using them.

“Invoke the ‘edit’ action in the ‘tasks’
controller, and, by the way, set the ‘id’ parameter to ‘1’”.

When your #edit action is invoked, it searches the Task table in your
database for the entry with an ID of 1. Then Rails, by default, will
render
a view (a web page) named “edit”. You can see the template for that web
page in app/views/edit.html.erb.

If you completely remove the #edit action, the default behavior is still
to
render a template with the same name as the action.

Yes, it does this, but when the template is rendered, it causes the
error below, which I assume is because ‘@task’ is not defined, although
I don’t really understand the error message.

Called id for nil, which would mistakenly be 4 – if you really wanted
the id of nil, use object_id

Extracted source (around line #3):

1:

Editing task


2:
3: <% form_for(@task) do |f| %>
4: <%= f.error_messages %>
5:
6:

If you leave the #edit action in there, but don’t do anything in it, the
default behavior is still to render a template with the same name as the
action.

yup. same behavior.

If you leave the code in there as written, the #edit action will fetch
the
row from the Task database with the specified ID. The #edit view will
then
have some data to show when it displays the form.

Makes sense.

I see empirically how it works; however, I’m still curious how does
Rails “know” whether I’ve called respond_to in my edit method?

Thanks so much,
Sarah


#5

On Mon, Dec 29, 2008 at 2:22 PM, Sarah A. <
removed_email_address@domain.invalid> wrote:

That says to the routing system in Rails (through the magic of the code
don’t see how that maps to the code. Is it considered bad practice to
leave these as is. The comment says “consider removing the them or
commenting them out if you’re using named routes and resources.” I’m
not quite sure what “named routes and resources” are and whether I’m
using them.

Look at the top of your routes file. You will see something that looks
vaguely like:

map.resources :tasks

That creates routes that match /tasks/1/edit

Oh cool… I just realized that using the RESTful routes created by
map.resources, and using the default route at the end of routes file,
you
would get to exactly the same place via:

http://localhost:3000/tasks/1/edit

and

http://localhost:3000/tasks/edit/1

If that sort of thing bothers you, you could “consider removing [the
default
rules] or commenting them out if you’re using named routes and
resources”

Oh, I just saw the part in your email about the “named routes and
resources”. Since you are using the scaffold, you are using named
routes
and resources, since that is what is considered to be the best practice
by
those who brought you Rails. Google “RESTful routing” and you will find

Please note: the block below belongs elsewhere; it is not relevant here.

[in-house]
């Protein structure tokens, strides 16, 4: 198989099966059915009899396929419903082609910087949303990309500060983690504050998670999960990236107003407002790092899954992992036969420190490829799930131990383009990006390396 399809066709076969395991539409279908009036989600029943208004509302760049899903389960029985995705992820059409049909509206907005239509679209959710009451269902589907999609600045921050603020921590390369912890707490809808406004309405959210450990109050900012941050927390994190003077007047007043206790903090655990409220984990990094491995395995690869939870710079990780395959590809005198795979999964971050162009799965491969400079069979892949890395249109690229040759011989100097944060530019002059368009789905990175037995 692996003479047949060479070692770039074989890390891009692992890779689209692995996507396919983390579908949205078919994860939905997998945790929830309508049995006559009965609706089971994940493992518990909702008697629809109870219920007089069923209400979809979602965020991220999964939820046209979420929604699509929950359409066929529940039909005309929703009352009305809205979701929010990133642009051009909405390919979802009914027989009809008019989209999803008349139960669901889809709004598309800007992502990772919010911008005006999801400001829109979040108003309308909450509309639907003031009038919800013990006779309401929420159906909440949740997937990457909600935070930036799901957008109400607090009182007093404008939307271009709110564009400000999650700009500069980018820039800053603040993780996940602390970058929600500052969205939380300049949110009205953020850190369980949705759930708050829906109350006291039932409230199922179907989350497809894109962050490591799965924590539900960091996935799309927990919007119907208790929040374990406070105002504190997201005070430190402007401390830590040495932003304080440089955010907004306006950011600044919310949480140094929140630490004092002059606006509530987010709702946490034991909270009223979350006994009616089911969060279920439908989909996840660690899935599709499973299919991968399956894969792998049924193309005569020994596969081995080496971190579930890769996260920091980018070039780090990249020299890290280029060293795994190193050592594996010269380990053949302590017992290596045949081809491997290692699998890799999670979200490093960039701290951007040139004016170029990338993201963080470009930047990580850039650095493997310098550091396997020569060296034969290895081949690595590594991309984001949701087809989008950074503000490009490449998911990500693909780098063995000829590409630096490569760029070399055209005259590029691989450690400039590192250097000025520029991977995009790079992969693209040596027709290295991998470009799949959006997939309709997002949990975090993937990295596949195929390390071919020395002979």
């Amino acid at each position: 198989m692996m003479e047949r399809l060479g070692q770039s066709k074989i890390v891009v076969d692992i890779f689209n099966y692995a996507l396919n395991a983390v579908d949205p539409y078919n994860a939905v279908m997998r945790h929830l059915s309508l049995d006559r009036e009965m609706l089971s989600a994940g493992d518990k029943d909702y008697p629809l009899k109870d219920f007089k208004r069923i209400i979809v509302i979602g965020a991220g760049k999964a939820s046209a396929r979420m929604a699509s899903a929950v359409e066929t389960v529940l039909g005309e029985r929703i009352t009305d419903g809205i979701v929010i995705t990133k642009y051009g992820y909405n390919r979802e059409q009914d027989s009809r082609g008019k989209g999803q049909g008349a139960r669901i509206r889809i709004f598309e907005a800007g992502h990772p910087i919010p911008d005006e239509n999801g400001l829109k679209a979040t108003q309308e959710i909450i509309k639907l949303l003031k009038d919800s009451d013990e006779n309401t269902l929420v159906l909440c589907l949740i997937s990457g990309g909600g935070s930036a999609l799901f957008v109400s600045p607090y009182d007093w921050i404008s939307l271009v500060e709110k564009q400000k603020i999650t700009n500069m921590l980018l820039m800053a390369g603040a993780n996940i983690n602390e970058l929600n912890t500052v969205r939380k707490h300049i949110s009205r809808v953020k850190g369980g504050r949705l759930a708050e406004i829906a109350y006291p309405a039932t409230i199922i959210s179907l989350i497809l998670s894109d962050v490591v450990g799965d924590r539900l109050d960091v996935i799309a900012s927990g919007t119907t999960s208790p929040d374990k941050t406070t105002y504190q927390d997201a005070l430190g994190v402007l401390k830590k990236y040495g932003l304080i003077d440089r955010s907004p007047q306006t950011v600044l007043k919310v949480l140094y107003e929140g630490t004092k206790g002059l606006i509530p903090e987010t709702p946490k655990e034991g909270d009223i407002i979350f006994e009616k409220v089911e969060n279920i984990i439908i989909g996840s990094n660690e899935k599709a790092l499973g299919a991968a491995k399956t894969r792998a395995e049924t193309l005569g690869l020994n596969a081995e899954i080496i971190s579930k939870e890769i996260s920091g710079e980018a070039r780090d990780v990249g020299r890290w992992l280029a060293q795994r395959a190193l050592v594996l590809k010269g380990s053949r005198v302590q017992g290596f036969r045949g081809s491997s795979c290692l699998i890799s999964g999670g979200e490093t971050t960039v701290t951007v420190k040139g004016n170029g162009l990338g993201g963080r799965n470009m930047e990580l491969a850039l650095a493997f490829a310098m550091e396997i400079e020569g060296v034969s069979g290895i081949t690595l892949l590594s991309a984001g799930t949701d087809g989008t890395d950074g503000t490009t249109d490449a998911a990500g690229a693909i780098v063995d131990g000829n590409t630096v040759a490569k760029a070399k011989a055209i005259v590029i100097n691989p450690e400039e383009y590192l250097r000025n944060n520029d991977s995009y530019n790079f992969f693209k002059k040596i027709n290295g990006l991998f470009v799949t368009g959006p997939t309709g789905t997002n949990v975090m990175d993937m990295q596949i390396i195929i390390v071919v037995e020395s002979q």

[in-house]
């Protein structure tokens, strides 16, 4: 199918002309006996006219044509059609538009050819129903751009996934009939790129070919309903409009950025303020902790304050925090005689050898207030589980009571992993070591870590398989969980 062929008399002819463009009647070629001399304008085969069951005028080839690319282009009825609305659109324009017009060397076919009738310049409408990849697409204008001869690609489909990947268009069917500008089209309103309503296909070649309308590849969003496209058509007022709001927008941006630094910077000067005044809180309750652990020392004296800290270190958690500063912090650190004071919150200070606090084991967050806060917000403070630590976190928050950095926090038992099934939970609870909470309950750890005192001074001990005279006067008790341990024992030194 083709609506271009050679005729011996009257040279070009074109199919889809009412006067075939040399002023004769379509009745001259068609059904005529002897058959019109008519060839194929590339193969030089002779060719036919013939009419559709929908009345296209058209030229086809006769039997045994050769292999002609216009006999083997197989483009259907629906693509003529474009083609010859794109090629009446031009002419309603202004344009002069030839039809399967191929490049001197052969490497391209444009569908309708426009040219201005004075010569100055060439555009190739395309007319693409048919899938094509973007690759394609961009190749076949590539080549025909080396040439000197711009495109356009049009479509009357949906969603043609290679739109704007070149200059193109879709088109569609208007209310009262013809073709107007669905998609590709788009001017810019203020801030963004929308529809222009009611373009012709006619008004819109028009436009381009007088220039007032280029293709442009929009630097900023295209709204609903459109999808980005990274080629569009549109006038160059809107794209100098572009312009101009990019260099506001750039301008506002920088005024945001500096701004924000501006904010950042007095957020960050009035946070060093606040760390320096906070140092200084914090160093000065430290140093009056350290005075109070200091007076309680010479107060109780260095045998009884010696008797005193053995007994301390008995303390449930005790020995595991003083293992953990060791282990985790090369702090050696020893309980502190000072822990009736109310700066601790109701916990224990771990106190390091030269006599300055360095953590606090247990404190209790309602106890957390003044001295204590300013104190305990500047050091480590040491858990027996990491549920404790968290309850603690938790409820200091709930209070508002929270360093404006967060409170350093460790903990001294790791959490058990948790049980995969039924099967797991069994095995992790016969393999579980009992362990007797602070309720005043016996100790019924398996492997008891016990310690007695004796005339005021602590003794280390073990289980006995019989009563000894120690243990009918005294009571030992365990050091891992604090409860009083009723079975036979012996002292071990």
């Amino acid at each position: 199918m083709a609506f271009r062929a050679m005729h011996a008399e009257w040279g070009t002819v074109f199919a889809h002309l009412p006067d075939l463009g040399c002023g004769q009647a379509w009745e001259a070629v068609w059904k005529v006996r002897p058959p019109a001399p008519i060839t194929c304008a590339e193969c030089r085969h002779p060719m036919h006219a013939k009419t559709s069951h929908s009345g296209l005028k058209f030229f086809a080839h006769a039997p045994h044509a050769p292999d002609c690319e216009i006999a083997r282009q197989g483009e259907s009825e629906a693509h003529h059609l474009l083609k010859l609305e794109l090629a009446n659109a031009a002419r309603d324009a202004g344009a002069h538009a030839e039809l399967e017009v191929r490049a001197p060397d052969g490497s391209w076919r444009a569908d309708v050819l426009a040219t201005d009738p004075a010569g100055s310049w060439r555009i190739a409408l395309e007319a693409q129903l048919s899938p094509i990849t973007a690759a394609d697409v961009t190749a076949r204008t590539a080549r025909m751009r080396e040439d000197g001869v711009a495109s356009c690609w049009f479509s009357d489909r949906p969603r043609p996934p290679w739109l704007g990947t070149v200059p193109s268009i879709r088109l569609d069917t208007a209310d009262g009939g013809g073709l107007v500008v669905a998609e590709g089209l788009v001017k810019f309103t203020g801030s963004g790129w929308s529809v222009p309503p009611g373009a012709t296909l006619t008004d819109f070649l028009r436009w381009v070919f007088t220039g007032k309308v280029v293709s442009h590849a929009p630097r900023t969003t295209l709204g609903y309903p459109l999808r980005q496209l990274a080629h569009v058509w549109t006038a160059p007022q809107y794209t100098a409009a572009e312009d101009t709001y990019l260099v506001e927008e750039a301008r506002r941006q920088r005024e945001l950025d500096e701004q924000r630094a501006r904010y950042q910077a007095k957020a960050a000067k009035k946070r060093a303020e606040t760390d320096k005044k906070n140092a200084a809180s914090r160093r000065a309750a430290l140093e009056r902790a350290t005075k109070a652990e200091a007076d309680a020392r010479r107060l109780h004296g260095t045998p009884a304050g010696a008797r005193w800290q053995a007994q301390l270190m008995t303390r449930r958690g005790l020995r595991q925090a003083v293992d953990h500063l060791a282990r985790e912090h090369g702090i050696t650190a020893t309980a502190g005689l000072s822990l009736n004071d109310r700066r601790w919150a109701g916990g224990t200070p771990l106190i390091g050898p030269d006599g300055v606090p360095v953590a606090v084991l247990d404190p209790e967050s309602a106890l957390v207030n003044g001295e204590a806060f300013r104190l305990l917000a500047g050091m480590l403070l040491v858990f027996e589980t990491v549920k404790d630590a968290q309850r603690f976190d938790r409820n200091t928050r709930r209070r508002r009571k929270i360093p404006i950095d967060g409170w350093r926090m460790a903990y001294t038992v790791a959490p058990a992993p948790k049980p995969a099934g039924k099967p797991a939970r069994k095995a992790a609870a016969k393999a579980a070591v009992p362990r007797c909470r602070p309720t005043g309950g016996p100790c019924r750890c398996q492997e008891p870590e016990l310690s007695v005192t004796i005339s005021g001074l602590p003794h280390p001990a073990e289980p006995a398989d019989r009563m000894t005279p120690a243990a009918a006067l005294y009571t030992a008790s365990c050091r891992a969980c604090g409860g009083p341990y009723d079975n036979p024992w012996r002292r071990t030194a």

much more information than I could provide in an email. But, in a
nutshell,
the “map.resources” command at the top of the file creates a bunch of
routes
for you that map to the 7 actions you found in your controller. With
those
in place, you don’t need the two default routes at the end of the file.

to
render a template with the same name as the action.

Yes, it does this, but when the template is rendered, it causes the
error below, which I assume is because ‘@task’ is not defined, although
I don’t really understand the error message.

Oops, I thought about that after I sent my email. But by then I figured
you
would have noticed it yourself :slight_smile:

The error message is produced because @task evaluates to nil. Something
somewhere in the #form_for helper tried to call @task.id, which got
evaluated as nil.id, which triggered an exception, which displayed an
error
message indicating that you probably didn’t want to do that.

I see empirically how it works; however, I’m still curious how does

Rails “know” whether I’ve called respond_to in my edit method?

The respond_to stuff has to do with “Web Services” whatever those are.
(Keep in mind, I’m a newbie here too.) From what I’ve intuited so far,
web
services seem to like to exchange data using XML. I don’t really know
why
#edit doesn’t include a call to respond_to where each of the other 6
actions
do, except to note the use of #edit in the world of RESTful routing. In
that world, when you want to create a new record in a table, you are
first
presented with a view of a blank record (via the #new action). When you
click on the “Create” button, the #create action gets invoked. In the
same
vein, when you want to edit an existing record, you are first presented
with
a view of the existing record (via the #edit action). When you click on
the
“Update” button, the #update action gets invoked. My guess is that, in
the
web services world, one would never invoke an “update” action without
first
having some idea of what the data looked like and that one would
probably
have learned that via the #show action, so that rendering something in
XML
for #edit is not necessary. In the web brower world, the “show” view
displays data on a page while the “edit” view would presumably display a
form (with the exact same data) allowing the end user to change the data
and
submit an update.

That’s my guess anyway.

–wpd